King of Android tablets?


When you put “extreme” in your device name, there will be expectations. It’s a slightly comedic alternative to the “pro” moniker that seems to have plagued all of consumer tech lately, but there’s no avoiding the fact that it’s launching in a space dominated by the Apple iPad Pro.


Even the keyboard design, with that floating display aesthetic, is similar to the iPad. We briefly spent time with the Lenovo Tab Extreme at CES 2023, to see if it really is the queen of Android tablets.

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the Lenovo Tab Extreme photo 2
Lenovo

Lenovo Tab Extreme

First impressions

The Tab Extreme offers plenty of power and some handy software additions to make it more convenient for everyday use. The smart keyboard tray allows for versatility, while the screen offers plenty of space and quality.

Advantages

  • Large display
  • Clever stand and keyboard
  • Storage expansion
  • Multitasking
The inconvenients

  • Android apps not always great on tablets
  • Too early to say

Design and build

  • 327.8 x 210.8 x 5.85mm, 470g (tablet only)
  • Storm Gray

Lenovo put some thought into the design of the Tab Extreme. Although you can’t do much with a 14.5 slab, the square edges have a quality finish, with the aluminum casing wrapping around the back. There is a separate section at the top of the tablet housing the camera lenses. It’s slightly raised, but once you add the keyboard enclosure, it’s a flat finish on the back. This, if nothing else, helps break up the slightly boring look that can plague some tablets.

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In terms of size and weight, it’s obviously huge, but still slim – compared to the iPad Pro, it’s a little thinner and almost the same weight as the iPad Pro 12.9, despite having a bigger screen.

The square edges have well-drilled speaker ports, with well-placed buttons and again a good quality feel. The Tab Extreme uses magnets for a number of tasks, to keep the Precision Pen 3 attached to the back and also to attach to the dual-hinged keyboard tray. Cleverly, like the Surface Pro, you can also store the stylus in the keyboard hinge.

As mentioned, the case stand allows the Tab Extreme to hover above the keyboard – like the iPad Pro with Magic Keyboard – but the dual-mode stand is an interesting piece of design. The middle section is separate, so you can effectively remove the keyboard part and just have a simple kickstand – which works in both landscape and portrait orientations. It’s super convenient.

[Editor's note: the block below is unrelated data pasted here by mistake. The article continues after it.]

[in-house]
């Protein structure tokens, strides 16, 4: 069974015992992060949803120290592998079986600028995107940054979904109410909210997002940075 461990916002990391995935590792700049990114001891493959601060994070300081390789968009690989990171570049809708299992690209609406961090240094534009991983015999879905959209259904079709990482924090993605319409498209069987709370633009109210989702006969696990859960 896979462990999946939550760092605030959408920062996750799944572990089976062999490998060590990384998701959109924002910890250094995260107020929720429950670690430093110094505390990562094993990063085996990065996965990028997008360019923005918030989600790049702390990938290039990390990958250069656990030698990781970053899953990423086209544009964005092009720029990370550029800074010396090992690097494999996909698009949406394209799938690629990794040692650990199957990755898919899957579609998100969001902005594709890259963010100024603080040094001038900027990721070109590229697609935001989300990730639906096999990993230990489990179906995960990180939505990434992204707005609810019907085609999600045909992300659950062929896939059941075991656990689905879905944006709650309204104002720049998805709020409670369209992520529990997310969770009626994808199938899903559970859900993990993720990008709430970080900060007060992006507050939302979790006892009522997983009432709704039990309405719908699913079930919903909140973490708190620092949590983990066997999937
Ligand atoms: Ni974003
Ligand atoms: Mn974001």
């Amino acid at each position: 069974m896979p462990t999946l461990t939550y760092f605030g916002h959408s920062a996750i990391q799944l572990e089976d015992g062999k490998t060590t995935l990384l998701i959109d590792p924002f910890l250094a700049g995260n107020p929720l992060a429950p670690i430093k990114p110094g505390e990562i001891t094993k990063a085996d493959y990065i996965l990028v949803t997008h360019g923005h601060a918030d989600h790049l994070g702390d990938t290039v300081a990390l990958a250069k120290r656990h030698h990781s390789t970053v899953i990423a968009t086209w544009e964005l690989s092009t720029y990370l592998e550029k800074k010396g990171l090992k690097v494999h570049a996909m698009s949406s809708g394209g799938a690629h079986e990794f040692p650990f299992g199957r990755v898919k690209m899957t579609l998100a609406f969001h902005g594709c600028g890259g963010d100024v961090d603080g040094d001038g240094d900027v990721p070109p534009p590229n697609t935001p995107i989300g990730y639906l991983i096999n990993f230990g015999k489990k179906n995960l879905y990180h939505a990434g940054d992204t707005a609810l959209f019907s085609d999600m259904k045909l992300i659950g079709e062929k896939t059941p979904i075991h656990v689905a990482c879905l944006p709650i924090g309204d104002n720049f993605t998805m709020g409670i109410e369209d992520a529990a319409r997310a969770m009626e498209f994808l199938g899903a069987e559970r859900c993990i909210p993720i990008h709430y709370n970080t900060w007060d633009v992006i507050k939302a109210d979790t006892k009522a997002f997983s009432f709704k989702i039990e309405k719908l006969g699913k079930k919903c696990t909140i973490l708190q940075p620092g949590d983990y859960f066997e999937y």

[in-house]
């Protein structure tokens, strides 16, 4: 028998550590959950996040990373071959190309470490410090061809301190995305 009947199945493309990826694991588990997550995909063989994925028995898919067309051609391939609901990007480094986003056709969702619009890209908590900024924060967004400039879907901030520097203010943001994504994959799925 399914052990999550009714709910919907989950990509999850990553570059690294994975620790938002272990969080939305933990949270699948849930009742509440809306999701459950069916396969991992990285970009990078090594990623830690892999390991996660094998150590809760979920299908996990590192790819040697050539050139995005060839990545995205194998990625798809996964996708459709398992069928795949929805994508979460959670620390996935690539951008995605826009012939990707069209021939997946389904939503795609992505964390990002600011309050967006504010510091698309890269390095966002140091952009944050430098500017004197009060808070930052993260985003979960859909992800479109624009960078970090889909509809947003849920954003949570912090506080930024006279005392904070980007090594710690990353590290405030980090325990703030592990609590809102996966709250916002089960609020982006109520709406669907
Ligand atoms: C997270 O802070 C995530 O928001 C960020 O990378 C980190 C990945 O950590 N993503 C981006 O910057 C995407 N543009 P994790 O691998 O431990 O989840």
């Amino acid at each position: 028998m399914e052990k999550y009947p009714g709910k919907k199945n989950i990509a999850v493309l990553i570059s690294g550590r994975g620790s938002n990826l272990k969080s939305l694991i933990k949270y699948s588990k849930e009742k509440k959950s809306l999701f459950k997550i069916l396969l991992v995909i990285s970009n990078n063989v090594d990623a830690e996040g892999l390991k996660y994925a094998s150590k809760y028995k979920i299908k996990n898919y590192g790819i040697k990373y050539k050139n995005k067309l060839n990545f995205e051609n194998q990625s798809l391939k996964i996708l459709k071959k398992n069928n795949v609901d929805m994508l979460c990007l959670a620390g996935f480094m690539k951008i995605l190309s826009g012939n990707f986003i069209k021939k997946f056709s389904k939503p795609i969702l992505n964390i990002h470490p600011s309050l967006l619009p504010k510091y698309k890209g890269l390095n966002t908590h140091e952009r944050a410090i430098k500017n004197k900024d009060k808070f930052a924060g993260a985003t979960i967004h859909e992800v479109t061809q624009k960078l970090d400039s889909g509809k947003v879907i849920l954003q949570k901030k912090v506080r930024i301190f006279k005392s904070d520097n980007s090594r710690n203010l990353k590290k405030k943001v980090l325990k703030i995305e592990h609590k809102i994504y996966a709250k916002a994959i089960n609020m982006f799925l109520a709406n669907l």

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From our first keystrokes, the keyboard seems to offer decent typing action, while the size is large enough to be a serious productivity keyboard. Naturally, we didn’t have a chance to use it properly, but the magnets all seemed strong enough to hold this set together.

What exactly you get when you buy the tablet will depend on where you buy it.

Display and hardware

  • 14.5-inch OLED, 3000 x 1876, 120Hz
  • Dimension 9000, 12GB, 256GB + microSD up to 1TB
  • 12,300mAh, 68W

The Tab Extreme is Lenovo’s largest and most powerful tablet to date, turning to MediaTek for power and offering the Dimensity 9000. It’s an octa-core processor, which is backed by 12GB of RAM and 256 GB of internal storage, with possible expansion up to 1 TB thanks to microSD support.

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That’s a powerful loadout, while many tablets opt for lower specs than a typical smartphone, but the Tab Extreme should be just as capable. We didn’t have the chance to test its performance during our hands-on session.

There’s a bright and vibrant 14.5-inch OLED display, with a sharpness of 3000 x 1876 pixels, resulting in 244ppi, slightly lower than the iPad Pro 12.9. However, it has a 120Hz refresh rate, so it will be nice and smooth with all your content. It also supports Dolby Vision, so it should pack a visual punch with the best content. First impressions are good, but we haven’t had a chance to test this display extensively.

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Finally there’s the massive battery, promising 12 hours of use, but also supporting 68W fast charging.

Control software

  • Android 13, updates to Android 16

The Lenovo Tab Extreme launches on Android 13 and will receive updates to Android 16, giving you a good few years of support. We haven’t had a chance to explore all of the software’s features, but anyone who’s used an Android tablet will know that in many cases there are great experiences, especially if you’re using the Microsoft Office apps or Android apps. Google.

There’s support for split-screen work allowing you to have up to four different apps open, which is a great way to use up all that screen real estate, while you can also have floating apps. You can use the Tab Extreme as an external monitor via USB-C, allowing you to expand your desktop or laptop setup.

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The camera and mic are also well spec’d for video conferencing, with the camera able to keep up with you and the microphone able to cut out background noise.

First impressions

The Lenovo Tab Extreme is an obvious choice for anyone looking for a great Android tablet. But there’s no compromise on power here. Although we haven’t tested the power extensively, having experienced this type of load elsewhere, we expect the Tab Extreme to fly.

The clever arrangement of case and keyboard provides versatility, so you can practically use this large tablet to commute to work, while software customizations will allow more flexibility than some devices to take advantage of the space.

There’s a lot we don’t know about this tablet’s performance, but first impressions are good. The question is whether the world is ready to accept Android tablets of this type again – or whether the iPad Pro will simply remain the de facto choice.